Updated: Mar 2
In 1752, Maria Theresa Walburga Amalia Christina, the only female ruler of the Habsburg Monarchy, decided that her love for animals (possibly second only to Catherine the Great’s horse-lust) was too overwhelming to ignore.
But, rather than hail a carriage with her jaw and visit them, the Holy Roman Empress preferred to bring the objects of her desire to Vienna. And so, on the grounds of the glorious Schönbrunn Palace, the imperial menagerie was founded.
In that singular moment of self-congratulatory human glee and metaphoric animal pant-shitting, the modern zoo was born.
And, off we jolly-well went to the far corners of the world, collecting and displaying like bowerbirds. Nowhere were animals safe from the tentacled net of the animal hunter.
Chancers, like Frank Buck, made a name and a fortune by stealing from nature’s overflowing larder. During Buck’s years of live-animal hunting he allegedly nabbed (in huge bags, one assumes) one hundred and twenty Asiatic antelope and deer, one hundred gibbons, ninety pythons, sixty-three leopards, sixty tigers and sixty bears, fifty-two orangutans, forty-nine elephants, forty kangaroos and/or wallabies (he wasn’t sure but they hopped), forty wild goats and sheep, twenty-five giant monitor lizards, twenty hyenas and twenty tapirs, eighteen African antelope, fifteen crocodiles, eleven camels, ten King cobras, nine pygmy water buffalo, five Babirusa wild Asian swine and five Indian rhinoceroses, two giraffes, a pair of Indian bison, more than five-hundred different species of other mammals, and more than one-hundred thousand wild birds.
Animals that were once roaming in peace on the grasslands of the Serengeti, or swinging cheekily from trees deep in the tropical rainforests of the Congo, or bounding across the semi-arid scrub of the endless Simpson Desert, were not doing that anymore. They were sitting, shitting, and near to quitting.
The creation of outdoor enclosures was a semi-thoughtful salve that attempted to alleviate this sad, sedentary, muscle-atrophying existence; confining animals with moats, ditches and fences rather than with concrete and cages.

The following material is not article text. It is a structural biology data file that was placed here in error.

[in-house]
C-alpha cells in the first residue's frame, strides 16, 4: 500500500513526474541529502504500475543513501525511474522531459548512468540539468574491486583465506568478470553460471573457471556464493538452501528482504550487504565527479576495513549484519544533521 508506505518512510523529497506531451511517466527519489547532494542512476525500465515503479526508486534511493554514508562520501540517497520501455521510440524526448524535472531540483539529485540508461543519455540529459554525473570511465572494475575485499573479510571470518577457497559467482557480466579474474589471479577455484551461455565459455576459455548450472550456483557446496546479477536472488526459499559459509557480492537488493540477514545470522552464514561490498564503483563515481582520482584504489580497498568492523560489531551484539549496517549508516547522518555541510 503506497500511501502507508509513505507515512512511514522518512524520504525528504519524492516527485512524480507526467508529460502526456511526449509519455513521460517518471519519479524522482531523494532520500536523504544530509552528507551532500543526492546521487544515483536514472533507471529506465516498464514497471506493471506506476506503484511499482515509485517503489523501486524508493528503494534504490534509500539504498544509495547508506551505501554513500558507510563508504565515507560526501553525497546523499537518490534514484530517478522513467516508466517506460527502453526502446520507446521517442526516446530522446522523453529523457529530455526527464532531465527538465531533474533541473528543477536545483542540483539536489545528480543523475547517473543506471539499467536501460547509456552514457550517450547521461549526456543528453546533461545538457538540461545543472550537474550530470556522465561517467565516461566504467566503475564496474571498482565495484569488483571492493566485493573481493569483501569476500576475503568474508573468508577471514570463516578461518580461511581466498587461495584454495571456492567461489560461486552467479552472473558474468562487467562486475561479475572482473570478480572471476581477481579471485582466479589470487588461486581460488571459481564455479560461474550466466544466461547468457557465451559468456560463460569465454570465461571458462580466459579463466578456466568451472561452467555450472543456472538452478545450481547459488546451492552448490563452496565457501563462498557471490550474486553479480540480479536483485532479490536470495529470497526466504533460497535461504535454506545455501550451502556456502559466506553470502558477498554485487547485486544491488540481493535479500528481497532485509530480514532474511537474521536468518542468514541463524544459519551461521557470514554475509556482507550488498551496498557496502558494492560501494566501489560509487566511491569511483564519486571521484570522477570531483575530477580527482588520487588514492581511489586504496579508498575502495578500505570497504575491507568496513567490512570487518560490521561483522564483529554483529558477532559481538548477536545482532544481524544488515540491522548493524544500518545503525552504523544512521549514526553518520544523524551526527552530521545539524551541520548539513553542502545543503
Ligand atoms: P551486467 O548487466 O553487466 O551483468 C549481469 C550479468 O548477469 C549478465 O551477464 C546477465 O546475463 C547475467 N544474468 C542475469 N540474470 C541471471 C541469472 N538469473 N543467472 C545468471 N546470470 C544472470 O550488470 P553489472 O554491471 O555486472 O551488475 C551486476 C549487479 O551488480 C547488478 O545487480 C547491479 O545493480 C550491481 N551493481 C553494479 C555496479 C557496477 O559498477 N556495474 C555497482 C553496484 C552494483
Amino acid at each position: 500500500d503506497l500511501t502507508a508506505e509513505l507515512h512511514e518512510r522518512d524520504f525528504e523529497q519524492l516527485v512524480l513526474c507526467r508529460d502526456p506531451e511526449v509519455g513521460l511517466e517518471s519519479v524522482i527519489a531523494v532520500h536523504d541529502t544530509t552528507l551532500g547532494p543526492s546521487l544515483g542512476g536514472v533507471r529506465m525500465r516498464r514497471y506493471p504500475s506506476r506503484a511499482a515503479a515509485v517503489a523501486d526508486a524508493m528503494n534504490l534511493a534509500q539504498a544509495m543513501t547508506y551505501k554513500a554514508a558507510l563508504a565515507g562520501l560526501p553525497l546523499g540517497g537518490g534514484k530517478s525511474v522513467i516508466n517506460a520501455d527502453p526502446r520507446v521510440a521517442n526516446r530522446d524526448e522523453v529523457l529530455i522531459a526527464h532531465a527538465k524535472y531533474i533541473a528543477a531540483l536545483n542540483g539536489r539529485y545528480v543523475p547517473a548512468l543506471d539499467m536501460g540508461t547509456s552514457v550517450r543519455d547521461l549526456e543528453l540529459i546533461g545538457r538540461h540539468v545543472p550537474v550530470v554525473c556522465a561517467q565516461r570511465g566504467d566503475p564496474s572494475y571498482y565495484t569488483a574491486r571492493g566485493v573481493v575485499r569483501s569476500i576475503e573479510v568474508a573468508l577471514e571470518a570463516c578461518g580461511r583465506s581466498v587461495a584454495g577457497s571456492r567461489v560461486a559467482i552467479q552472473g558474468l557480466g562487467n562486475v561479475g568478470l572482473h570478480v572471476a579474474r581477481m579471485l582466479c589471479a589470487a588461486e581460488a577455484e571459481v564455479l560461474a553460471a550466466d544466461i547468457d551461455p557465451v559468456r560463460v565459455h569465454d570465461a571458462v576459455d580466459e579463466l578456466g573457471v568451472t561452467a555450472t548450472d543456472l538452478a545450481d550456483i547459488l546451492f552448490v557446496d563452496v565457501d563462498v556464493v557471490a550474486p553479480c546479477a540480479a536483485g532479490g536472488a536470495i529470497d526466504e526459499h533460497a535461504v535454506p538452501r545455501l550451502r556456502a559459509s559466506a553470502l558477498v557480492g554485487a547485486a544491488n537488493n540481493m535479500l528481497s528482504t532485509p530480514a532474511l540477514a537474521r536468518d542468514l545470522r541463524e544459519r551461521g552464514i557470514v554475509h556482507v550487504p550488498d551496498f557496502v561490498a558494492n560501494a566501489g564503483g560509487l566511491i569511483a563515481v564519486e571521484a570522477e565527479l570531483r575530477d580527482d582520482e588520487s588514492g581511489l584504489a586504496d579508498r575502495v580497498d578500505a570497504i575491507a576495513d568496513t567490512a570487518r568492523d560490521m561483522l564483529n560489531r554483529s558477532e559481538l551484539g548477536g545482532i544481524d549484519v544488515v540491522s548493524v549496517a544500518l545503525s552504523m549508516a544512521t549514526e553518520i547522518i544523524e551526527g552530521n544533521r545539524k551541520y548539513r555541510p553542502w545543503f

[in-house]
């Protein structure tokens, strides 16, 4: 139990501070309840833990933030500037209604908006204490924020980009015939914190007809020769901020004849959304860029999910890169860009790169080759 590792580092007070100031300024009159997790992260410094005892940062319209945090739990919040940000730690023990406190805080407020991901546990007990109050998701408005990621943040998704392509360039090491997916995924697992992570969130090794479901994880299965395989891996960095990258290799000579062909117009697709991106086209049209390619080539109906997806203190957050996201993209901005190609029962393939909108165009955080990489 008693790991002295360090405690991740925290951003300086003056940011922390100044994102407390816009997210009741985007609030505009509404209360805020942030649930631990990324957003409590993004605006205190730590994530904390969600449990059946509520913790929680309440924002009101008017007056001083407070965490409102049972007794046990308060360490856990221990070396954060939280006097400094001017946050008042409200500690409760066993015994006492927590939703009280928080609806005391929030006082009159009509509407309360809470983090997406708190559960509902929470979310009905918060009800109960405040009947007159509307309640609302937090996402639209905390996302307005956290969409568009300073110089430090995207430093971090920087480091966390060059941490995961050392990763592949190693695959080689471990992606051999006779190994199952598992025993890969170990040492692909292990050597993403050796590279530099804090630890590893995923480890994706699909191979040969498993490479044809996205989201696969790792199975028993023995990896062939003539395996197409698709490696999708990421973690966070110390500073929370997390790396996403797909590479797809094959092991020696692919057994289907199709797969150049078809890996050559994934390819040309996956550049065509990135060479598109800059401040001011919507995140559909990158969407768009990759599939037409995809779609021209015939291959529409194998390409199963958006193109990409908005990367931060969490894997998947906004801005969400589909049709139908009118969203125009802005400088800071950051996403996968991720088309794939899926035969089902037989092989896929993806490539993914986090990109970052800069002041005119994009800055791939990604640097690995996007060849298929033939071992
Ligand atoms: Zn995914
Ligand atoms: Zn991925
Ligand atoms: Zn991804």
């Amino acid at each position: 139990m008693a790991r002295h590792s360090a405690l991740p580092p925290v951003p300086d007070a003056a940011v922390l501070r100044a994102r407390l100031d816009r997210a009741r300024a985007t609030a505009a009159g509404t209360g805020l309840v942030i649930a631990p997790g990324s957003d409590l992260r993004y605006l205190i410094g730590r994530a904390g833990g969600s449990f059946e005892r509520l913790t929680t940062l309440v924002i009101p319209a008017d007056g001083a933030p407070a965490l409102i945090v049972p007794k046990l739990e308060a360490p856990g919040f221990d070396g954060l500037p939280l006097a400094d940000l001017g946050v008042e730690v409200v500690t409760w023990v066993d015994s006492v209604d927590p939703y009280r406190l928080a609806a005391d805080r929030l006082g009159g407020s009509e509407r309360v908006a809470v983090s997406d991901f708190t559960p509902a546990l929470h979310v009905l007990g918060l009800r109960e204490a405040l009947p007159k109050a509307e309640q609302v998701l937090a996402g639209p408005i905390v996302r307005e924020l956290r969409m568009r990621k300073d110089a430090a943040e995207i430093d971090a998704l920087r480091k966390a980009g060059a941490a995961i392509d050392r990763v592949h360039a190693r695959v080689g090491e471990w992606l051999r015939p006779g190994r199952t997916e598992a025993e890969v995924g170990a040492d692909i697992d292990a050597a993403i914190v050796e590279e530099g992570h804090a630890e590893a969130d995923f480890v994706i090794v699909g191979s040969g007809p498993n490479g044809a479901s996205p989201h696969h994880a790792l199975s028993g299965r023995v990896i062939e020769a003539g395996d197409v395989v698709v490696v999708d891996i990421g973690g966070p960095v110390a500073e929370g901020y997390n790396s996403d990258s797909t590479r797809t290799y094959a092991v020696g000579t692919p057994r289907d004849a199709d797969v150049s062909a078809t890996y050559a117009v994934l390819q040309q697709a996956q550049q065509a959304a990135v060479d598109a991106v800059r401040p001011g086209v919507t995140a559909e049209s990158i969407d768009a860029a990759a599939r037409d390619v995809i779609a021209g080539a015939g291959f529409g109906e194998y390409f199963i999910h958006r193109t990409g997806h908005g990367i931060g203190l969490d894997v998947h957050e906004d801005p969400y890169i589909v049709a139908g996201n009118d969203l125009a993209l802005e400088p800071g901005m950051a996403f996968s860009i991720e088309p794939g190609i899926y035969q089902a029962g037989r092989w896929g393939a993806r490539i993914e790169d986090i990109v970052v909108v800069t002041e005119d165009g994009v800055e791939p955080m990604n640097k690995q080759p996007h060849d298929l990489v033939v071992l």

Safari Parks, like the one at Whipsnade in Bedfordshire, England, often covered thousands of acres and let the animals live in a more natural environment. That is, if they could ignore the buses of screaming children, carloads of Chucks and Debbies filming their most intimate moments, and hordes of fat, juicy people that could not run.
Even then, there were and are terrible negatives to the zoo trade that nothing less than zoo-eradication could solve. For every animal that’s caught in the wild, several more are killed in that same process.
Animals bred in captivity are often surplus to the zoo’s requirements and are sold to traveling circuses, wicked animal merchants, delusional pet owners, or hunting ranches.
Studies, like the one by the San Jose Mercury News, show that around 40% of mammals that leave accredited zoos in the U.S. when they are no longer of use are sold to people and organizations with no official zoo ties. People like William Hampton who, it was discovered, bought wild animals only to slaughter them for the trophy value of their skins, heads, and pelts.
Alternatively (and, not necessarily worse for the animals in the long-run), zoos could follow the lead of Nuremberg Zoo’s deputy director, Helmut Mägdefrau, who said that “... if we cannot find good homes for the animals, we kill them and use them as feed.”
This may be a slightly less horrific way to kick the food-bucket than the one the unfortunate goats at the Badaltearing Safari Park in China have to suffer: they are thrown live to the lions to be torn apart and consumed to amuse snap-happy visitors.
For those that aren’t sold or shredded, even an extended life in captivity is no picnic in the woods. A four-decade Oxford University study found that bears and big cats become particularly confused, perplexed, and depressed when confined; they often engage in wildly neurotic behavior like pacing or circling, swaying or rolling their heads, headbanging their cage to relieve their stress, or voting Republican.
And then, at the end of this hopeless journey of captivity, they die as exiles, dreaming of their return to an ethereal place they vaguely recall or never even knew.
But, it seems not every story has to end this way.
A few years ago, at Longleat Safari Park in England, there was a colony of rhesus macaque monkeys and within that colony, there was a macaque called Hugo.
Hugo was sitting with the gang, watching them scratch each other’s balls for the fourteenth time that day. He had an odd look on his face, more pensive than anything.
A cute Macaque ambled by, gave him that sideways look and rolled her gums.
But, Hugo wasn’t interested; he had bigger ideas. His own ideas. He used his opposable thumbs to climb higher onto one of the four branches in the enclosure, and looked across toward the town of Warminster.
Hugo had heard about the city.
He knew that today Warminster, with a population of around 20,000, is a residential paradise, with a sparkly bypass, listed and protected buildings of local Chilmark and Bath stone and brick from nearby Crockerton, and an old-world charm that reflects the days when Warminster was a busy coaching centre.
And, he liked the sound of that.
He scratched his own balls for a change, and took a long, thoughtful swing on his evolutionary branch.
And then, with a screech of freedom, he was gone. At least for the weekend.